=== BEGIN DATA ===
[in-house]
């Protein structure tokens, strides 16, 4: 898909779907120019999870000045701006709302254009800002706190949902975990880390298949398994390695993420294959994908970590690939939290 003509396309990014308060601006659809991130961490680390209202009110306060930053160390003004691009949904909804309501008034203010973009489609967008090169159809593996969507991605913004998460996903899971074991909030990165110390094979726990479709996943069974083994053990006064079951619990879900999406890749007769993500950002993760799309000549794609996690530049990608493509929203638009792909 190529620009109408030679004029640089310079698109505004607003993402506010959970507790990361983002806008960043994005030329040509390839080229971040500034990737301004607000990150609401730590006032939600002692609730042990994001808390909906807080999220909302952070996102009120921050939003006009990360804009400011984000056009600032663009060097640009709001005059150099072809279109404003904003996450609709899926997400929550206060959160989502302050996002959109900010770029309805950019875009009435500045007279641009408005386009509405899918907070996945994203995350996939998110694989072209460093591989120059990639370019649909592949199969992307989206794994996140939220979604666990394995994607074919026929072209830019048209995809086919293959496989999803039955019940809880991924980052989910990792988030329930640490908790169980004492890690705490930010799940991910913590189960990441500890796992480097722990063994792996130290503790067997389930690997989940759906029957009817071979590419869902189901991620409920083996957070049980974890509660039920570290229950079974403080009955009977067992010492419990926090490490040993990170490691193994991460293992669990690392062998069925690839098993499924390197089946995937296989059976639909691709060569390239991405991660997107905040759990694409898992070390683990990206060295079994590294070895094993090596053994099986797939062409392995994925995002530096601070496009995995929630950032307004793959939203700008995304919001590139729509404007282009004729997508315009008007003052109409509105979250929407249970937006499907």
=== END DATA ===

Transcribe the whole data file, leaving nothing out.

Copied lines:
[in-house]
């Protein structure tokens, strides 16, 4: 898909779907120019999870000045701006709302254009800002706190949902975990880390298949398994390695993420294959994908970590690939939290 003509396309990014308060601006659809991130961490680390209202009110306060930053160390003004691009949904909804309501008034203010973009489609967008090169159809593996969507991605913004998460996903899971074991909030990165110390094979726990479709996943069974083994053990006064079951619990879900999406890749007769993500950002993760799309000549794609996690530049990608493509929203638009792909 190529620009109408030679004029640089310079698109505004607003993402506010959970507790990361983002806008960043994005030329040509390839080229971040500034990737301004607000990150609401730590006032939600002692609730042990994001808390909906807080999220909302952070996102009120921050939003006009990360804009400011984000056009600032663009060097640009709001005059150099072809279109404003904003996450609709899926997400929550206060959160989502302050996002959109900010770029309805950019875009009435500045007279641009408005386009509405899918907070996945994203995350996939998110694989072209460093591989120059990639370019649909592949199969992307989206794994996140939220979604666990394995994607074919026929072209830019048209995809086919293959496989999803039955019940809880991924980052989910990792988030329930640490908790169980004492890690705490930010799940991910913590189960990441500890796992480097722990063994792996130290503790067997389930690997989940759906029957009817071979590419869902189901991620409920083996957070049980974890509660039920570290229950079974403080009955009977067992010492419990926090490490040993990170490691193994991460293992669990690392062998069925690839098993499924390197089946995937296989059976639909691709060569390239991405991660997107905040759990694409898992070390683990990206060295079994590294070895094993090596053994099986797939062409392995994925995002530096601070496009995995929630950032307004793959939203700008995304919001590139729509404007282009004729997508315009008007003052109409509105979250929407249970937006499907």